3-D Printing x3; Bonus Comp-Sec Week Post

Three links about 3-D printing:

• 3-D printed jet engine parts increase efficiency by 15%.

• A permanent virgin 3-D prints Google Glasses.

• 3-D printing is way scarier than plastic guns.

And, even though yesterday was the final day of Comp-Sec Week, a bonus post:

“My voicemail was hacked, and it pretty much sucked.”

(Yeah, I could have milked those links for four days worth of posts, but that’s a chump move and it looks like Monday could be the start of a wholly different theme week. Maybe. You know, if I feel like it.)

Harry Potter Magic Spell The First Step To Hack A Mac

A story as awesome as it sounds. A tiny little chip inside many modern Macs is secured with a secret backdoor password: SpecialisRevelio (a spell from the Harry Potter books that reveals hidden charms). Read the full story here.

Note: Not as devastating as it sounds, as the actual hack would take a lot of work, a lot of luck, and physical access to the machine for a length of time. It’s far easier to phish your way to fame and fortune.

An Oldy But A Goody

Next up in comp-sec week: a flashback to 1991. Steve Jackson Games, publishers of GURPS, produced GURPS Cyberpunk. The Secret Service raided their offices and confiscated their computers, including the entire manuscript for the science-fictional RPG supplement. The legend, based on a Secret Service agent’s declaration that the stuff in the game manual was real, was that Steve Jackson Games was raided for making a fictional game.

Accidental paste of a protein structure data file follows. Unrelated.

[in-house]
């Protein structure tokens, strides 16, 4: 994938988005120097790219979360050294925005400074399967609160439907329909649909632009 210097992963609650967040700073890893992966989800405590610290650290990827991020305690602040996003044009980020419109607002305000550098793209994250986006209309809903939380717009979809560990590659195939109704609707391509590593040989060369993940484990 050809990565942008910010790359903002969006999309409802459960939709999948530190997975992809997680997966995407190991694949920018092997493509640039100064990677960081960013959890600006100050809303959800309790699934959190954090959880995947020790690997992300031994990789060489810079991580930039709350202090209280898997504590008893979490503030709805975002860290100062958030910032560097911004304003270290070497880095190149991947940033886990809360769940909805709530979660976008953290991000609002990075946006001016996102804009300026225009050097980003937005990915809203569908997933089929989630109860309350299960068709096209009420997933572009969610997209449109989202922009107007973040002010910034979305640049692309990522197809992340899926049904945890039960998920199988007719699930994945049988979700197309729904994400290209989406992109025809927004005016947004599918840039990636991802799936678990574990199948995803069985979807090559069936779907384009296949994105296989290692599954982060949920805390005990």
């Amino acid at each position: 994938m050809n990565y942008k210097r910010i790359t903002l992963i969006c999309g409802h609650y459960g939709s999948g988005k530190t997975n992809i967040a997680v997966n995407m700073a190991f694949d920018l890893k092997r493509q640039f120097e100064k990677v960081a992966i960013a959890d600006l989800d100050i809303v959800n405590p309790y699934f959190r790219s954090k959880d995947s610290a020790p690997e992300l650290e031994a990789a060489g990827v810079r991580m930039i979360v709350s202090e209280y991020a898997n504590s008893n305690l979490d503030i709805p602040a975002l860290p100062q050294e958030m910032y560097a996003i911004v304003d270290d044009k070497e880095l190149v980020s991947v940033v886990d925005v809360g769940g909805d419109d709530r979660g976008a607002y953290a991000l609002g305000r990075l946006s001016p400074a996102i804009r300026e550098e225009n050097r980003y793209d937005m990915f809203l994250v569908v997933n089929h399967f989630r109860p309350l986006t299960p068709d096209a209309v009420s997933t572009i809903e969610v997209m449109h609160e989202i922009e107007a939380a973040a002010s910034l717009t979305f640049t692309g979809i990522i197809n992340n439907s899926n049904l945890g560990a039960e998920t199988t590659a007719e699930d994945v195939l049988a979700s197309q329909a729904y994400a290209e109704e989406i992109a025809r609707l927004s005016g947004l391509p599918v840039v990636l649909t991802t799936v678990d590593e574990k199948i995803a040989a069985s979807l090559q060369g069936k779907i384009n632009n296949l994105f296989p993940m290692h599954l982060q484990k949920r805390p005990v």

In truth, the seizure was part of a nation-wide hacker crackdown, described in detail by Bruce Sterling in his truly fascinating book The Hacker Crackdown: Law and Disorder on the Electronic Frontier (legally available for free from any one of a number of sources, such as MIT). The book is great for tech geeks who want a look back at the days when the Internet was a new and unknown thing, and cracking was as much about the phone company as computers.

One of the most interesting stories from this period isn’t in the book, but intersects it at several points. Published in Wired, “Gang War in Cyberspace” (legally mirrored here) is about two groups of hackers waging electronic warfare, in computers and in phone systems. Much shorter than Sterling’s novel-length book, it’s nonetheless a fascinating look back at the early days of computer intrusion.

And Suddenly It’s A Thing

So, a mad genius script-hacked 420,000 computers to create a botnet that then pinged a ton of other machines, all in an effort to map the Internet. For reals.

So, my takeaway: that’s totally some cool pics. Especially the animated heatmap gif of Internet traffic.

Also, change your default password, you idiots. Seriously? “Admin” and nothing? Not even a password? When you’re running Linux? Are you just too stupid to survive on an open network or what?

(Also, now that this is a sorta theme, does that mean I have to dig up four more comp-sec stories to round out the week?)